Municipal Waste’s party thrash metal had over 700 crowdsurfers piling over the barriers, much to the bane of the security staff and photographers. Hatebreed blasted out a set packed of their hardcore metal fist-pumpers, followed by thrash legends Kreator and the announcement that Gojira will be headlining next year, much to the crowd’s approval. Highlight of the day were headliners Ghost – not the heaviest band on the bill but Papa and his nameless Ghouls put on a hell of a show, as always. With his papal gestures Papa wandered around the stage in his cassock before coming out all suited and strutting like a peacock. The Ghouls may have had their faces covered but their body language was so emotive you could just tell  they were bloody loving it. It wouldn’t be a surprise to see this band headlining more festivals soon. They may look scary and darker than Slayer in a blackout but musically they’re more like early Black Sabbath.

Broken Teeth, Venom Prison, Possessed and Obituary were the first half of Sunday’s Main stage. Later Mexico’s finest, Brujeria, brought an absolutely brutal sound to the stage. The majority of their set may have been be in Spanish, with their faces obscured with bandanas, but there was one thing the crowd understood, chanting back with them: “Fuck Donald Trump!” They closed the set with the bizarre Marijuana, a cannabis-themed metal cover of the Macarena.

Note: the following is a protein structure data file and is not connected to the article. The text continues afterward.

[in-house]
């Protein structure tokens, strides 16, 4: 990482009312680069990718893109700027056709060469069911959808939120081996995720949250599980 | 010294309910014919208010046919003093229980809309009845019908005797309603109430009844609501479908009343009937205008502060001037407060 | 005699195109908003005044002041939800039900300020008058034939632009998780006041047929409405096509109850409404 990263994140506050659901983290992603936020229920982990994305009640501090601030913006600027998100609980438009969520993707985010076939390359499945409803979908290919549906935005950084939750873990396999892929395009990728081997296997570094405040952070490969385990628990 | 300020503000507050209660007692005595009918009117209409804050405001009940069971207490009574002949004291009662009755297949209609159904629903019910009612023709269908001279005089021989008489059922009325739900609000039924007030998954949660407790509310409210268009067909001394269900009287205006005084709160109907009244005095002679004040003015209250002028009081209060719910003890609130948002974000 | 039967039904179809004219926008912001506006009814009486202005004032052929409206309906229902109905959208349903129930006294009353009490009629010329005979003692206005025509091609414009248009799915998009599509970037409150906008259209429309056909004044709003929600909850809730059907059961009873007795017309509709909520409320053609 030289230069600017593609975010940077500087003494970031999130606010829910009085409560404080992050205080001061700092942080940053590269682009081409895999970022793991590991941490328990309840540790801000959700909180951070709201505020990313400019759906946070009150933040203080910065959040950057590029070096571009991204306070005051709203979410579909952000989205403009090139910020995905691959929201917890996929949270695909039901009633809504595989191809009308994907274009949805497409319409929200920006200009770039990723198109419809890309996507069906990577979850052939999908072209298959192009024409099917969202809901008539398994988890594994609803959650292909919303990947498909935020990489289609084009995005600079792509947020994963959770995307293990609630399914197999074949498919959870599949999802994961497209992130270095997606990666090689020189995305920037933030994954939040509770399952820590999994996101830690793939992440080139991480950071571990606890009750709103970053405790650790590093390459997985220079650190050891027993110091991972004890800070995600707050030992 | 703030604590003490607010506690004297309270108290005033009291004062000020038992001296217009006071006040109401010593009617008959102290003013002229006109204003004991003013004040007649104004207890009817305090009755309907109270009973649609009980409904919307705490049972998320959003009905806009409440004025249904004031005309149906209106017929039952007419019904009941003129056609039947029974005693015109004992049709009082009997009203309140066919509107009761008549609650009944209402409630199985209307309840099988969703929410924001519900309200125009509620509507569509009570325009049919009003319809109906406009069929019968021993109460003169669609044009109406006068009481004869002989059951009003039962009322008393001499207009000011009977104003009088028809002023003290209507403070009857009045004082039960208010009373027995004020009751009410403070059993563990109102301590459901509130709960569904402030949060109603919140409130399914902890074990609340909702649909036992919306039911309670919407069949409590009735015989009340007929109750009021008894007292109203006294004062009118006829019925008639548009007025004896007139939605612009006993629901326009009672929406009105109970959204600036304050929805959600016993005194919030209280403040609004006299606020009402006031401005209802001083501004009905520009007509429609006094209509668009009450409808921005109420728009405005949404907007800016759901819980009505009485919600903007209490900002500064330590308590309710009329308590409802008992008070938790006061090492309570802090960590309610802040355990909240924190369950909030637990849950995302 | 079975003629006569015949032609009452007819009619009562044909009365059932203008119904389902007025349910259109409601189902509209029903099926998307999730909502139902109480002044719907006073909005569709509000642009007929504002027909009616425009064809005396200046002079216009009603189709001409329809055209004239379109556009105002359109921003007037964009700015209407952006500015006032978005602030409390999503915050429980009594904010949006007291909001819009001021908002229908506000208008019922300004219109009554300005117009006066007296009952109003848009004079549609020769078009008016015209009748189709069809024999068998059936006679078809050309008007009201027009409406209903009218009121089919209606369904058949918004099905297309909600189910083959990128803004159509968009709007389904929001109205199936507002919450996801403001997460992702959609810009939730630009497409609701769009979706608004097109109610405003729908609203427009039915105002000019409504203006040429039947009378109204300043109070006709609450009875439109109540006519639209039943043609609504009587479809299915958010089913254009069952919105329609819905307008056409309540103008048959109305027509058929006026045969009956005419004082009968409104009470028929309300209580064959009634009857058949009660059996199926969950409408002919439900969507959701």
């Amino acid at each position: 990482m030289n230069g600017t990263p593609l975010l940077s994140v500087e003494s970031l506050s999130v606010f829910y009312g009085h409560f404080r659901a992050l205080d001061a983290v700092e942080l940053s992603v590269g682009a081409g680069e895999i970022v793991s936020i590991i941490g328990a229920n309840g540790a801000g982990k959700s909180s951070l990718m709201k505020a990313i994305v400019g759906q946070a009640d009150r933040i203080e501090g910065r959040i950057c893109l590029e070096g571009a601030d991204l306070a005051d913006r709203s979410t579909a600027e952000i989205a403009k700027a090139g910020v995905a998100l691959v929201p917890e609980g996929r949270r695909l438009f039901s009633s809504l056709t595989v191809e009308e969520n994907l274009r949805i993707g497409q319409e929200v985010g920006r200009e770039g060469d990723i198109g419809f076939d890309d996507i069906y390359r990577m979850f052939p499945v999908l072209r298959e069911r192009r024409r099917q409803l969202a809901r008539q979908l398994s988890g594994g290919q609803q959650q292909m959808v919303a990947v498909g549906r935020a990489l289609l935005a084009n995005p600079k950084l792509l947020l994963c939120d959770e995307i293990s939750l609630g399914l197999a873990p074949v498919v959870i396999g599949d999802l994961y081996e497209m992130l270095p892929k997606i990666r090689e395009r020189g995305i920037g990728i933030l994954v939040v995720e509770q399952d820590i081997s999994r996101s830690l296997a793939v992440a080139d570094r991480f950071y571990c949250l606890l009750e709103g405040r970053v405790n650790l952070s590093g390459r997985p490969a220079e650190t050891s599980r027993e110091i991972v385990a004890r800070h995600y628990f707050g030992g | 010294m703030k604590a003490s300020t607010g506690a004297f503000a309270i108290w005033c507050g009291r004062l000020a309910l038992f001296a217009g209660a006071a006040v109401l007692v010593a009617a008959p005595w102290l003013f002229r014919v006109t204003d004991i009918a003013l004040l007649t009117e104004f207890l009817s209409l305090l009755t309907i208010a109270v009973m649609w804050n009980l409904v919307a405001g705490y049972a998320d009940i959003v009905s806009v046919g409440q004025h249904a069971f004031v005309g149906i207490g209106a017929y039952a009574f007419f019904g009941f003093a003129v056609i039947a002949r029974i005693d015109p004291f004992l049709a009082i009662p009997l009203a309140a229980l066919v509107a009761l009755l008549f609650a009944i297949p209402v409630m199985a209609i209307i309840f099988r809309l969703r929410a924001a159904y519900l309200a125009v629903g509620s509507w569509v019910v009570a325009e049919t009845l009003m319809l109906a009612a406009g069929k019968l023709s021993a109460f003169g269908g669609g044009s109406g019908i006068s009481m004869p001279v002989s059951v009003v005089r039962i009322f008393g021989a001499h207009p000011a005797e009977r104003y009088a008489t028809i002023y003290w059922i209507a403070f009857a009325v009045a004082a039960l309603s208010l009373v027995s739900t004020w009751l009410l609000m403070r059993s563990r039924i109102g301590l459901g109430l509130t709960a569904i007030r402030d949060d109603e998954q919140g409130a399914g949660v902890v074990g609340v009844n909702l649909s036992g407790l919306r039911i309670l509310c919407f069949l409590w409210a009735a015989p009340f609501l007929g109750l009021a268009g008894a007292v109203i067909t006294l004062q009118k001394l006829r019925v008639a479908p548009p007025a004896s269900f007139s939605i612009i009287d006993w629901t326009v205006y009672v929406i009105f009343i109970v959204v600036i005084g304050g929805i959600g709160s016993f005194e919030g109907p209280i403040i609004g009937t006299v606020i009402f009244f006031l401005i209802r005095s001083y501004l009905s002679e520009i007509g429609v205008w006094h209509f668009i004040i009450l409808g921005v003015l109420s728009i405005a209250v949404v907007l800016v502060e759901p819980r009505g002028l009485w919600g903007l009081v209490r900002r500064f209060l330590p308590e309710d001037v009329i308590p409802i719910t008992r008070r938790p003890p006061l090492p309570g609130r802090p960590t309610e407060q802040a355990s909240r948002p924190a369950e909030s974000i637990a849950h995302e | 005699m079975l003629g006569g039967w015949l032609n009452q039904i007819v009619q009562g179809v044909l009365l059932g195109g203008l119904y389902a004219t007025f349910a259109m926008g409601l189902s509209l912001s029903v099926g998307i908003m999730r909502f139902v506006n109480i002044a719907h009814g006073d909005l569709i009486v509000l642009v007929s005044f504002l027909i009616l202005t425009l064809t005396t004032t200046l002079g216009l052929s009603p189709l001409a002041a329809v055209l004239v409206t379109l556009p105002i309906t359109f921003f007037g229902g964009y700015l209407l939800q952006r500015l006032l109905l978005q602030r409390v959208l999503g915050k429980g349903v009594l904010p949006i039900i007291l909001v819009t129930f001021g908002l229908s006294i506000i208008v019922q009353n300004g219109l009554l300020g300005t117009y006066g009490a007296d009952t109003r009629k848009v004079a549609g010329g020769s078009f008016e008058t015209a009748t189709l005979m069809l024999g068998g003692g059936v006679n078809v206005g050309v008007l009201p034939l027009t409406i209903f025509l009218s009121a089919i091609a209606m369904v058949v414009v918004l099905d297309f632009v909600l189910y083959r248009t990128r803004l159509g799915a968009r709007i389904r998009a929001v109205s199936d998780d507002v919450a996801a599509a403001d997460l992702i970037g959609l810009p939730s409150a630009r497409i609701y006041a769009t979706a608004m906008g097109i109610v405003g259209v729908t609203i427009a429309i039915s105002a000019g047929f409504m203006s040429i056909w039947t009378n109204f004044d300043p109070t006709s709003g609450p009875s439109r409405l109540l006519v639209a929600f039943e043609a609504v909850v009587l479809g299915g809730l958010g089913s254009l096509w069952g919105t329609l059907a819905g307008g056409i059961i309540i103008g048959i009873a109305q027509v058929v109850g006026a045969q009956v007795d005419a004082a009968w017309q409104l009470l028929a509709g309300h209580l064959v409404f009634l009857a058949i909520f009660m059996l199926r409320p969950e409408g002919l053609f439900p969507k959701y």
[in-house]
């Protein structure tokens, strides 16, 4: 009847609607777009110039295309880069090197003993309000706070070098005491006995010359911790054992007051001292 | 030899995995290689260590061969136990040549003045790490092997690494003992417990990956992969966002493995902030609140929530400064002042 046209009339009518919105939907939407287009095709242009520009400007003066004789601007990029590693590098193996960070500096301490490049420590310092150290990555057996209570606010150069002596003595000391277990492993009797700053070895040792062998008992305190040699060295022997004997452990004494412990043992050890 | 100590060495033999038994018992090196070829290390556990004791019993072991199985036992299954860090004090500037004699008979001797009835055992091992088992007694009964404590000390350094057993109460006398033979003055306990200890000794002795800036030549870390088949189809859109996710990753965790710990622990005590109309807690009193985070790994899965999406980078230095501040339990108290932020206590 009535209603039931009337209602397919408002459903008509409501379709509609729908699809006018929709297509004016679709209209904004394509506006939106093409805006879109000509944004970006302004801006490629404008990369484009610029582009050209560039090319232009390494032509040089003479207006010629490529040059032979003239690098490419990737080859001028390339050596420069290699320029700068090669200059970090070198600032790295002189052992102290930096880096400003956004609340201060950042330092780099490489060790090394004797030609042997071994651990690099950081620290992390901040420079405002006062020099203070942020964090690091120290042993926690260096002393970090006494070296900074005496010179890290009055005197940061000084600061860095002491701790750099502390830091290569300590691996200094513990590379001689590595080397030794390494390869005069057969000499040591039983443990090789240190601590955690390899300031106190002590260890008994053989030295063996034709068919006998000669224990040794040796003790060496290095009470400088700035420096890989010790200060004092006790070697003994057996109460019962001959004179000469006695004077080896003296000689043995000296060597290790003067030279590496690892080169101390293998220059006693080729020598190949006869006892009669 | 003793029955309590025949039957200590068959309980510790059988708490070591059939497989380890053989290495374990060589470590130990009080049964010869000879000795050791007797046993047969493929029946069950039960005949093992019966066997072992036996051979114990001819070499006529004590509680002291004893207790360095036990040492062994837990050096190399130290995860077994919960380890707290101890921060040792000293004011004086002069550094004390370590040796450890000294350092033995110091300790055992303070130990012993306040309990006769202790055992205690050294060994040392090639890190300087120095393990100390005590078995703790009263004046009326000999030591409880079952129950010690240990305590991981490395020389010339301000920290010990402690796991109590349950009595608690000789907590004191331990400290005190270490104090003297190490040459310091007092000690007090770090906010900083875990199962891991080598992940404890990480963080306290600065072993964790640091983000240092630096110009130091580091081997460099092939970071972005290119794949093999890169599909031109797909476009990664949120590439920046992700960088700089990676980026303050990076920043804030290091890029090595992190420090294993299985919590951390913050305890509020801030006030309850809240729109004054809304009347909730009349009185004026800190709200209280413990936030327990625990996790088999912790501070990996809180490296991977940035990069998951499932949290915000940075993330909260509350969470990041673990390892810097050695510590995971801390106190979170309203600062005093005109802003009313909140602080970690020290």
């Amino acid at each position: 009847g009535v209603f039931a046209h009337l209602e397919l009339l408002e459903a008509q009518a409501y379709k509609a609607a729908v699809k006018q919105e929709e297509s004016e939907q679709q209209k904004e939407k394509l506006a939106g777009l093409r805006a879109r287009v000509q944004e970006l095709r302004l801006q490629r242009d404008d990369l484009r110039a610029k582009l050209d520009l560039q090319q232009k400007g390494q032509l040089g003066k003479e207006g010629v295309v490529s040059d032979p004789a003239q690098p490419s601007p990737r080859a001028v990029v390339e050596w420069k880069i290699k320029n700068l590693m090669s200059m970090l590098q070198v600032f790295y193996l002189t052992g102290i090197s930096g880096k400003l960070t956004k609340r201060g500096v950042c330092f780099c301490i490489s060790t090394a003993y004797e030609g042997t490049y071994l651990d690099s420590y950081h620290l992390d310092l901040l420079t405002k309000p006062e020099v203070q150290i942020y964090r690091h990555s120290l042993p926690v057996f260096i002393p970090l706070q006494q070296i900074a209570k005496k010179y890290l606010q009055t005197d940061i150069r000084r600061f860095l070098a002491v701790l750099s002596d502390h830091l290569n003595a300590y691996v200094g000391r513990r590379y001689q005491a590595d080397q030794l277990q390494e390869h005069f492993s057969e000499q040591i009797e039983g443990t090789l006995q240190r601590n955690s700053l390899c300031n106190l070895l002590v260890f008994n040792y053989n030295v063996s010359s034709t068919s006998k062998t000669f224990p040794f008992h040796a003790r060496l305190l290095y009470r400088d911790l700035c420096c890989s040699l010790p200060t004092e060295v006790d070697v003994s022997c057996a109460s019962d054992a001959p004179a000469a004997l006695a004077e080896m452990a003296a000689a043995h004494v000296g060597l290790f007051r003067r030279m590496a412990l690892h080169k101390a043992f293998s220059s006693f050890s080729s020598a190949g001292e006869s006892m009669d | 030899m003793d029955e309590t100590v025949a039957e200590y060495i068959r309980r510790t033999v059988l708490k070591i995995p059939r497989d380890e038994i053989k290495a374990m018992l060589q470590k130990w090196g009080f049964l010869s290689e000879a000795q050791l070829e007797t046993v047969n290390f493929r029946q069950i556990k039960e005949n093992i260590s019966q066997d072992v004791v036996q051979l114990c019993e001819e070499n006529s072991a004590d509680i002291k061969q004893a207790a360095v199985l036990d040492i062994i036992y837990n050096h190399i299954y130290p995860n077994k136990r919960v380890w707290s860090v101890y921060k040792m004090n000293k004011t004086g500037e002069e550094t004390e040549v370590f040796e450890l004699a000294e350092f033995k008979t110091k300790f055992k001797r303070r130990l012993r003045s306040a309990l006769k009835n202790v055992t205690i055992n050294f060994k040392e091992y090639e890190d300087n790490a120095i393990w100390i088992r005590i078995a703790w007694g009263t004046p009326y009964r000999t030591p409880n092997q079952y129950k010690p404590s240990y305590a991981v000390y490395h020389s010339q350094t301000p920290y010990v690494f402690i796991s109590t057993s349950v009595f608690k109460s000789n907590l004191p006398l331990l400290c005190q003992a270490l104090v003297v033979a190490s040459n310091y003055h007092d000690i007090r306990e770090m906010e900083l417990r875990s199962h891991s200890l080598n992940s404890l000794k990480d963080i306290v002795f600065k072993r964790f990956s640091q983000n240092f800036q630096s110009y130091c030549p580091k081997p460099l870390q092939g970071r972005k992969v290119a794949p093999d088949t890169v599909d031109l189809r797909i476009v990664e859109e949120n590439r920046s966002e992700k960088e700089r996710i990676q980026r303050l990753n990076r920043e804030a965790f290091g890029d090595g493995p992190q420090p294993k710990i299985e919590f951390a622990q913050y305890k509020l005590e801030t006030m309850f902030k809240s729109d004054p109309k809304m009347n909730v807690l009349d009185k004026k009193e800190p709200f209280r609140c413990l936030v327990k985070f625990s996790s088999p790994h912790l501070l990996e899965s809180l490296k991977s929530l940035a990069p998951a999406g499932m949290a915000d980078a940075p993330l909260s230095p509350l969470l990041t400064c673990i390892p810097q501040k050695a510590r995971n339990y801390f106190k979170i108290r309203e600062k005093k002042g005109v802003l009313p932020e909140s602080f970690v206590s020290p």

Arch Enemy were another band that knew how to perform, playing to the crowd, posing and looking good while playing

Theatrical, pyro-loving local legends Hell – one of the originators of wearing corpse paint – scorched the crowd’s eyebrows with hefty use of fire jets bursting from the photo pit. It brought a whole new meaning to the phrase “face melting solo”. Welsh reggae-metal five-piece Skindred got the crowd whipped up next, those that came to check what all the fuss is about instantly joining the party and discovering why they’re so popular on the festival circuit. Frontman Benji Webbe’s effortlessly cool demeanour and passion as he spoke between songs struck a chord with the crowd – “It’s about being you – we don’t follow”, “It’s about coming together”. Fists raised, he spread his message and then, boom, straight back to the bouncy, catchy riffs.

Arch Enemy had a tough act to follow but their return to a death metal sound for the penultimate act felt appropriate. Alissa White-Gluz’s vocals, like that of her predecessor, now manager Angela Gossow, can really separate the men from the boys in what is often a male-dominated genre. Again, they were another band that knew how to perform, playing to the crowd, posing and looking good while playing.

Less can be said about headliners Megadeth, but then they were all about the music, thrashing out hit after hit from their extensive back catalogue. It all sounded good. Dave Mustane looked uncomfortable and lacked presence while in front of the mic but as soon as he stepped away for a solo he was transformed, full of energy and confidence. It was a perfect set for fans but nothing special.

The party continued into the night. Thankfully the weather – bar a two-minute shower on Friday – stayed good until Monday morning, much to my relief after some previous festival experiences. Thank you Bloodstock. I am converted!